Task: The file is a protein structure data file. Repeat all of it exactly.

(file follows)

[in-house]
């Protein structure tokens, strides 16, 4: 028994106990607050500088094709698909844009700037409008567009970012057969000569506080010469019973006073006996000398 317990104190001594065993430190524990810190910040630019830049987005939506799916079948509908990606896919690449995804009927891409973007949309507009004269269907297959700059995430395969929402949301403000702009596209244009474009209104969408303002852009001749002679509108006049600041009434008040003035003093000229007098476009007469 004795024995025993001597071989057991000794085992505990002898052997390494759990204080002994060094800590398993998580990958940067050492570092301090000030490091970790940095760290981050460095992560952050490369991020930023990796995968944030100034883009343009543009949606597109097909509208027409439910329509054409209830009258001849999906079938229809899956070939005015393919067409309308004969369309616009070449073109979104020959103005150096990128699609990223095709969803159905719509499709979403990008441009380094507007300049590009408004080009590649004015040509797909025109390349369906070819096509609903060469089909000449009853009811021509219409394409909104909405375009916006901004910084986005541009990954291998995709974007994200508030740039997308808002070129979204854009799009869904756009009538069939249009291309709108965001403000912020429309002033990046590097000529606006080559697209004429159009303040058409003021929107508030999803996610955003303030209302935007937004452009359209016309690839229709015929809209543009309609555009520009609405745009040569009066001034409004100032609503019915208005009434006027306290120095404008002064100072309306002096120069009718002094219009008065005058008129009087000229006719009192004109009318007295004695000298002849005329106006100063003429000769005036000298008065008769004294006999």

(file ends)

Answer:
[in-house]
């Protein structure tokens, strides 16, 4: 028994106990607050500088094709698909844009700037409008567009970012057969000569506080010469019973006073006996000398 317990104190001594065993430190524990810190910040630019830049987005939506799916079948509908990606896919690449995804009927891409973007949309507009004269269907297959700059995430395969929402949301403000702009596209244009474009209104969408303002852009001749002679509108006049600041009434008040003035003093000229007098476009007469 004795024995025993001597071989057991000794085992505990002898052997390494759990204080002994060094800590398993998580990958940067050492570092301090000030490091970790940095760290981050460095992560952050490369991020930023990796995968944030100034883009343009543009949606597109097909509208027409439910329509054409209830009258001849999906079938229809899956070939005015393919067409309308004969369309616009070449073109979104020959103005150096990128699609990223095709969803159905719509499709979403990008441009380094507007300049590009408004080009590649004015040509797909025109390349369906070819096509609903060469089909000449009853009811021509219409394409909104909405375009916006901004910084986005541009990954291998995709974007994200508030740039997308808002070129979204854009799009869904756009009538069939249009291309709108965001403000912020429309002033990046590097000529606006080559697209004429159009303040058409003021929107508030999803996610955003303030209302935007937004452009359209016309690839229709015929809209543009309609555009520009609405745009040569009066001034409004100032609503019915208005009434006027306290120095404008002064100072309306002096120069009718002094219009008065005058008129009087000229006719009192004109009318007295004695000298002849005329106006100063003429000769005036000298008065008769004294006999």